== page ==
Friday, 20 August 2010

Mosques, Magistrates, and Madison

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A vituperative debate rages over the propriety of building a mosque near Ground Zero. President Obama stepped into the ring by obliquely promoting the right of Muslims to worship when, how, and where they please, even in Manhattan, even post-9/11.

The predictable parade of partisan parrots have flapped their wings and squawked the talking points on every possible outlet. The name of the speaker alone is enough to telegraph the position he will take and the keywords he will read into the record.

Avoiding playing a part in this manufactured mayhem is important to constitutionalists. As a group, they understand the inalienability of the freedom of religion, the unencumbered right to practice or not practice devotion according to the dictates of their conscience. The legal protection of this natural right is provided by the First Amendment to the Constitution, the first of the ten amendments to the Constitution known as the Bill of Rights. The influential patron of the adoption of that list of liberties (despite personally believing they were unnecessary) was none other than James Madison.

From the first days of his public career, James Madison espoused the often controversial cause of absolute religious liberty and the dis-establishment of a state religion (the Anglican Church was the official religion of the Old Dominion and was supported by compulsory contribution).

Madison was not the first to persuasively commend the freedom of religion as the palladium of liberty. As a matter of fact, it was one of Madison’s primary influences in the wider sphere of government that informed much of his thinking on this subject, as well.

Long ago scholars identified the arches and loops of John Locke’s fingerprint on the writings of James Madison. Evidence of this influence is often noted in Madison’s espousal of Lockean liberalism in the arguments set forth in The Federalist, particularly Federalist, No. 51. The design of this article, however, is not to expose the originality of Madison’s thinking; rather, it is to note how in regard to his view of religious toleration (a term Madison despised as being, as Thomas Paine said, “not the opposite of intolerance, but the counterfeit of it. Both are despotisms. The one assumes to itself the right of withholding liberty of conscience, the other of granting it.”).

Underlying both works is the understanding that man is a creature of dual nature: He is a curious admixture of elements both spiritual and temporal. Man’s dual nature demands dual allegiances, one to a religious authority and another to a civil authority. Man’s duty of loyalty to God animates his observations of obedience to ecclesiastical law, while his duty of loyalty to a civil magistrate proscribes any behavior contrary to the public weal. That is to say, man, in a state of nature, enters into religious society with one goal: “the worship of God, and by means thereof, the acquisition of eternal life” (Locke); a man enters into society, however, with a different end in view, that of preserving his life, liberty, and property. Two distinct magistrates rule these two societies. God or his earthly ministers rule religious society and the King, President, or other worldly executive rules civil society.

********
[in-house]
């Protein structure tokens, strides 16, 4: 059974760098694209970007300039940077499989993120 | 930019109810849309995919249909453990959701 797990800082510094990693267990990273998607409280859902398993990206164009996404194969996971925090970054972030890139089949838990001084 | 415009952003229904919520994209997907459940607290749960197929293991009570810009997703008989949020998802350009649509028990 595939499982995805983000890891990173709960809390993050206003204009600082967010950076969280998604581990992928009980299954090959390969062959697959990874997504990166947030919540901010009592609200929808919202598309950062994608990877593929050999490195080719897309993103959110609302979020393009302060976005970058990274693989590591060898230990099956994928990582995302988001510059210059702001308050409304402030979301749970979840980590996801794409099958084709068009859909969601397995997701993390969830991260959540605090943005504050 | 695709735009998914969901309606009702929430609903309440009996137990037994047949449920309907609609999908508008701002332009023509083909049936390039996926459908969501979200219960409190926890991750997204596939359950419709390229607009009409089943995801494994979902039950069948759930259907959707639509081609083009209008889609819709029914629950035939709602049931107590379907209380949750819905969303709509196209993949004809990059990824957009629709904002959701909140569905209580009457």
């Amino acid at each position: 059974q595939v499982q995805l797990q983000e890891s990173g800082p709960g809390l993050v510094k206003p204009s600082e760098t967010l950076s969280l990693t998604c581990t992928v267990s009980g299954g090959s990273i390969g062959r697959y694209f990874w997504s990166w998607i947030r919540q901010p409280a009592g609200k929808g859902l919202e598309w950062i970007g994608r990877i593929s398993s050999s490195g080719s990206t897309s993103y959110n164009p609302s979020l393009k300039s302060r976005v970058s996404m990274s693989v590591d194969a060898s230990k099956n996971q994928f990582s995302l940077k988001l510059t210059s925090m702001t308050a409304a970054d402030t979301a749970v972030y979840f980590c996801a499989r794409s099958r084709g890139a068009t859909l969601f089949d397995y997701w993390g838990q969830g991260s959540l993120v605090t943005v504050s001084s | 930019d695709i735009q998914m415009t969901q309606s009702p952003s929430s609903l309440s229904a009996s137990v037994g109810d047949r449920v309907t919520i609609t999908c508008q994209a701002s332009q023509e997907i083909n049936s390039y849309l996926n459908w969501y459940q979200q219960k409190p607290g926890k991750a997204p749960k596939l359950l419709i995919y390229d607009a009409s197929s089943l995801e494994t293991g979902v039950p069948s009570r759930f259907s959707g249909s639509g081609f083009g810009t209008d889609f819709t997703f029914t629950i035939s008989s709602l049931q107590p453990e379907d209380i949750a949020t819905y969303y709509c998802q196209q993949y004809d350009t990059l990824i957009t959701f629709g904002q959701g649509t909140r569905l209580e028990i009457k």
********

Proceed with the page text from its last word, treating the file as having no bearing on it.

Beyond simply advocating the clear delineation of the spheres of religious and civil authority, Madison and Locke asserted that any effort on the part of the civil magistrate to blur those frontiers was tyrannical and inimical to the cause of liberty. “The rulers who are guilty of such encroachment … are tyrants. The people who submit to it are governed by laws made neither by themselves nor by an authority derived from them, and are slaves,” Madison declared. Locke declared, “There is only one thing which gathers people into seditious commotions and that is oppression.” Madison agrees and uses the experience of the American War for Independence to explain his position: “It is proper to take alarm at the first experiment on our liberties. We hold this prudent jealousy to be the first duty of Citizens, and one of the noblest characteristics of the late Revolution. The free men of America did not wait till usurped power had strengthened itself by exercise and entangled the question in precedents. They saw all the consequences in the principle, and they avoided the consequences by denying the principle.”

Madison feared that the legal establishment of the Christian religion would be but the first step toward the legal establishment of a particular sect of the Christian religion. He remembered the persecution of Baptists in his native Virginia and knew that such restriction was contrary to the principles of freedom. Madison was a Christian, but he wisely recognized that under that rubric there were numerous denominations and that oppression of one was harmful and threatening to them all. “Who does not see that the same authority which can establish Christianity, in exclusion of all other Religions, may establish with the same ease any particular sect of Christians, in exclusion of all other Sects?” Madison warned.